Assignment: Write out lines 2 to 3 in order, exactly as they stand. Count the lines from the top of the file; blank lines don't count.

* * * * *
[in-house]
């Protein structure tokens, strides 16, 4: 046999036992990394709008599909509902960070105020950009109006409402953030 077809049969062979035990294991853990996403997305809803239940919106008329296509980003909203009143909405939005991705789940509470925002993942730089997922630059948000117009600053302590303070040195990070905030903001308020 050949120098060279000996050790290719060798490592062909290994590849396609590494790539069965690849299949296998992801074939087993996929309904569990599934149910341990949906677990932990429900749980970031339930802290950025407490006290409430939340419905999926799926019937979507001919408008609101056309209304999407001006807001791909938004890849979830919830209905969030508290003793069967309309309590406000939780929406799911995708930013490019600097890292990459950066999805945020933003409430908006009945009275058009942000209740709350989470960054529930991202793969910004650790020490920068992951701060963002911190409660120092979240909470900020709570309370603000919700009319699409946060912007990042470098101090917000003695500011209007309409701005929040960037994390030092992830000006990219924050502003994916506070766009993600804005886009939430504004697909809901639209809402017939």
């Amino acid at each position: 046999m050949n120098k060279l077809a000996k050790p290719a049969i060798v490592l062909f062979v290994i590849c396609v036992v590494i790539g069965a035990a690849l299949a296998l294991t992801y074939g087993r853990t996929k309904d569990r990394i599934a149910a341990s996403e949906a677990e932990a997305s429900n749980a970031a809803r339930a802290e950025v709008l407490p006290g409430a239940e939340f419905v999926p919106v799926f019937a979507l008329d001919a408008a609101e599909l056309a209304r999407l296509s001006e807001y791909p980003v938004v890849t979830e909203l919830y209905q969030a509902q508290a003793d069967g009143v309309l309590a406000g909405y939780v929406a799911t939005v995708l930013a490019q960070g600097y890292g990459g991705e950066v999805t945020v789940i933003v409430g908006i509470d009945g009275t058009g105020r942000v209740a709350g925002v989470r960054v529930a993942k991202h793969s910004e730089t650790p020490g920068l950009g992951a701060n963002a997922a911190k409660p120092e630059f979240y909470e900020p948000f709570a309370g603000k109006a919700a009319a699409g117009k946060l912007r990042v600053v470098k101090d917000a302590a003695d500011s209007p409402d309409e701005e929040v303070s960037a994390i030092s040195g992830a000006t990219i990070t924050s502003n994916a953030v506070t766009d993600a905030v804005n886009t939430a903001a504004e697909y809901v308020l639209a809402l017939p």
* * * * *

């Protein structure tokens, strides 16, 4: 046999036992990394709008599909509902960070105020950009109006409402953030 077809049969062979035990294991853990996403997305809803239940919106008329296509980003909203009143909405939005991705789940509470925002993942730089997922630059948000117009600053302590303070040195990070905030903001308020 050949120098060279000996050790290719060798490592062909290994590849396609590494790539069965690849299949296998992801074939087993996929309904569990599934149910341990949906677990932990429900749980970031339930802290950025407490006290409430939340419905999926799926019937979507001919408008609101056309209304999407001006807001791909938004890849979830919830209905969030508290003793069967309309309590406000939780929406799911995708930013490019600097890292990459950066999805945020933003409430908006009945009275058009942000209740709350989470960054529930991202793969910004650790020490920068992951701060963002911190409660120092979240909470900020709570309370603000919700009319699409946060912007990042470098101090917000003695500011209007309409701005929040960037994390030092992830000006990219924050502003994916506070766009993600804005886009939430504004697909809901639209809402017939």
């Amino acid at each position: 046999m050949n120098k060279l077809a000996k050790p290719a049969i060798v490592l062909f062979v290994i590849c396609v036992v590494i790539g069965a035990a690849l299949a296998l294991t992801y074939g087993r853990t996929k309904d569990r990394i599934a149910a341990s996403e949906a677990e932990a997305s429900n749980a970031a809803r339930a802290e950025v709008l407490p006290g409430a239940e939340f419905v999926p919106v799926f019937a979507l008329d001919a408008a609101e599909l056309a209304r999407l296509s001006e807001y791909p980003v938004v890849t979830e909203l919830y209905q969030a509902q508290a003793d069967g009143v309309l309590a406000g909405y939780v929406a799911t939005v995708l930013a490019q960070g600097y890292g990459g991705e950066v999805t945020v789940i933003v409430g908006i509470d009945g009275t058009g105020r942000v209740a709350g925002v989470r960054v529930a993942k991202h793969s910004e730089t650790p020490g920068l950009g992951a701060n963002a997922a911190k409660p120092e630059f979240y909470e900020p948000f709570a309370g603000k109006a919700a009319a699409g117009k946060l912007r990042v600053v470098k101090d917000a302590a003695d500011s209007p409402d309409e701005e929040v303070s960037a994390i030092s040195g992830a000006t990219i990070t924050s502003n994916a953030v506070t766009d993600a905030v804005n886009t939430a903001a504004e697909y809901v308020l639209a809402l017939p």